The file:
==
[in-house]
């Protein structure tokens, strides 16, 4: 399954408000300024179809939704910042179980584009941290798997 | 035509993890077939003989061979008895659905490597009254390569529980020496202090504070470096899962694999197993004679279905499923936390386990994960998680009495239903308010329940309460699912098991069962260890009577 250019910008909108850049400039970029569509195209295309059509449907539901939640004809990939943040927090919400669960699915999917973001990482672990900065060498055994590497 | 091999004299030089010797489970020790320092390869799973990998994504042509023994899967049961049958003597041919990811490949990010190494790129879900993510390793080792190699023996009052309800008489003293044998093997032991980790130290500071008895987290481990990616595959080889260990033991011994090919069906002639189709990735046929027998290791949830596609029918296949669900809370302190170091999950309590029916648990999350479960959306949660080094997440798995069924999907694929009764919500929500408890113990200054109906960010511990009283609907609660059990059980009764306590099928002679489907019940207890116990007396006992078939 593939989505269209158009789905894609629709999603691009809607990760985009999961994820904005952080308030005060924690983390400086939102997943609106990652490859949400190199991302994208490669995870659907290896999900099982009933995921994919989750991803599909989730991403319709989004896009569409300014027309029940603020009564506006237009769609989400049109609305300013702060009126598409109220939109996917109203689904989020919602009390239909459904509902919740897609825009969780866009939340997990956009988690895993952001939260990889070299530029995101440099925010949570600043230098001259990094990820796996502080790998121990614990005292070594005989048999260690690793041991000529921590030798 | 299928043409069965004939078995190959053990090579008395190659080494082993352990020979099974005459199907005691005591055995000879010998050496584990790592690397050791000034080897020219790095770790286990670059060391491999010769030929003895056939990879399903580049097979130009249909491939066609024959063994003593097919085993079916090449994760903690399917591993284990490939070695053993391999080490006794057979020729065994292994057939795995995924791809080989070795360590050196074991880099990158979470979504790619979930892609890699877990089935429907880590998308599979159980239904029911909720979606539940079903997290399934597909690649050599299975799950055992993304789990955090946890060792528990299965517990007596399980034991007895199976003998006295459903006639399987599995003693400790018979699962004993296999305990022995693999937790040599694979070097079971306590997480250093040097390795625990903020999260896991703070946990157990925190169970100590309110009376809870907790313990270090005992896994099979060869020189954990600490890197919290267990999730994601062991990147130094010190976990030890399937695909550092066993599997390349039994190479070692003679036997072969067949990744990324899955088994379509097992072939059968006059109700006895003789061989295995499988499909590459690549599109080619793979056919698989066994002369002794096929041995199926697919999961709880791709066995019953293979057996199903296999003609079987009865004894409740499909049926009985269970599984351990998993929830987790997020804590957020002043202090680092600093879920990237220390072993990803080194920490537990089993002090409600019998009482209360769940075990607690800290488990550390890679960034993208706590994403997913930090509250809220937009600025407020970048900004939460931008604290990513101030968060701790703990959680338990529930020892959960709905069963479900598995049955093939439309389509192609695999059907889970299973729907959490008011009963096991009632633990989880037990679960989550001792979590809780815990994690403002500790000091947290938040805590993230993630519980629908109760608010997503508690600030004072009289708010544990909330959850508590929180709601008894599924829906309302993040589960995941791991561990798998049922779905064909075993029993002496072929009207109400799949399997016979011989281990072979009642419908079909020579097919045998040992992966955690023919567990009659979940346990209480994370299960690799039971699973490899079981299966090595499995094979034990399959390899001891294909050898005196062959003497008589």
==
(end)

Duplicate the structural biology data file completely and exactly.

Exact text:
[in-house]
């Protein structure tokens, strides 16, 4: 399954408000300024179809939704910042179980584009941290798997 | 035509993890077939003989061979008895659905490597009254390569529980020496202090504070470096899962694999197993004679279905499923936390386990994960998680009495239903308010329940309460699912098991069962260890009577 250019910008909108850049400039970029569509195209295309059509449907539901939640004809990939943040927090919400669960699915999917973001990482672990900065060498055994590497 | 091999004299030089010797489970020790320092390869799973990998994504042509023994899967049961049958003597041919990811490949990010190494790129879900993510390793080792190699023996009052309800008489003293044998093997032991980790130290500071008895987290481990990616595959080889260990033991011994090919069906002639189709990735046929027998290791949830596609029918296949669900809370302190170091999950309590029916648990999350479960959306949660080094997440798995069924999907694929009764919500929500408890113990200054109906960010511990009283609907609660059990059980009764306590099928002679489907019940207890116990007396006992078939 593939989505269209158009789905894609629709999603691009809607990760985009999961994820904005952080308030005060924690983390400086939102997943609106990652490859949400190199991302994208490669995870659907290896999900099982009933995921994919989750991803599909989730991403319709989004896009569409300014027309029940603020009564506006237009769609989400049109609305300013702060009126598409109220939109996917109203689904989020919602009390239909459904509902919740897609825009969780866009939340997990956009988690895993952001939260990889070299530029995101440099925010949570600043230098001259990094990820796996502080790998121990614990005292070594005989048999260690690793041991000529921590030798 | 299928043409069965004939078995190959053990090579008395190659080494082993352990020979099974005459199907005691005591055995000879010998050496584990790592690397050791000034080897020219790095770790286990670059060391491999010769030929003895056939990879399903580049097979130009249909491939066609024959063994003593097919085993079916090449994760903690399917591993284990490939070695053993391999080490006794057979020729065994292994057939795995995924791809080989070795360590050196074991880099990158979470979504790619979930892609890699877990089935429907880590998308599979159980239904029911909720979606539940079903997290399934597909690649050599299975799950055992993304789990955090946890060792528990299965517990007596399980034991007895199976003998006295459903006639399987599995003693400790018979699962004993296999305990022995693999937790040599694979070097079971306590997480250093040097390795625990903020999260896991703070946990157990925190169970100590309110009376809870907790313990270090005992896994099979060869020189954990600490890197919290267990999730994601062991990147130094010190976990030890399937695909550092066993599997390349039994190479070692003679036997072969067949990744990324899955088994379509097992072939059968006059109700006895003789061989295995499988499909590459690549599109080619793979056919698989066994002369002794096929041995199926697919999961709880791709066995019953293979057996199903296999003609079987009865004894409740499909049926009985269970599984351990998993929830987790997020804590957020002043202090680092600093879920990237220390072993990803080194920490537990089993002090409600019998009482209360769940075990607690800290488990550390890679960034993208706590994403997913930090509250809220937009600025407020970048900004939460931008604290990513101030968060701790703990959680338990529930020892959960709905069963479900598995049955093939439309389509192609695999059907889970299973729907959490008011009963096991009632633990989880037990679960989550001792979590809780815990994690403002500790000091947290938040805590993230993630519980629908109760608010997503508690600030004072009289708010544990909330959850508590929180709601008894599924829906309302993040589960995941791991561990798998049922779905064909075993029993002496072929009207109400799949399997016979011989281990072979009642419908079909020579097919045998040992992966955690023919567990009659979940346990209480994370299960690799039971699973490899079981299966090595499995094979034990399959390899001891294909050898005196062959003497008589």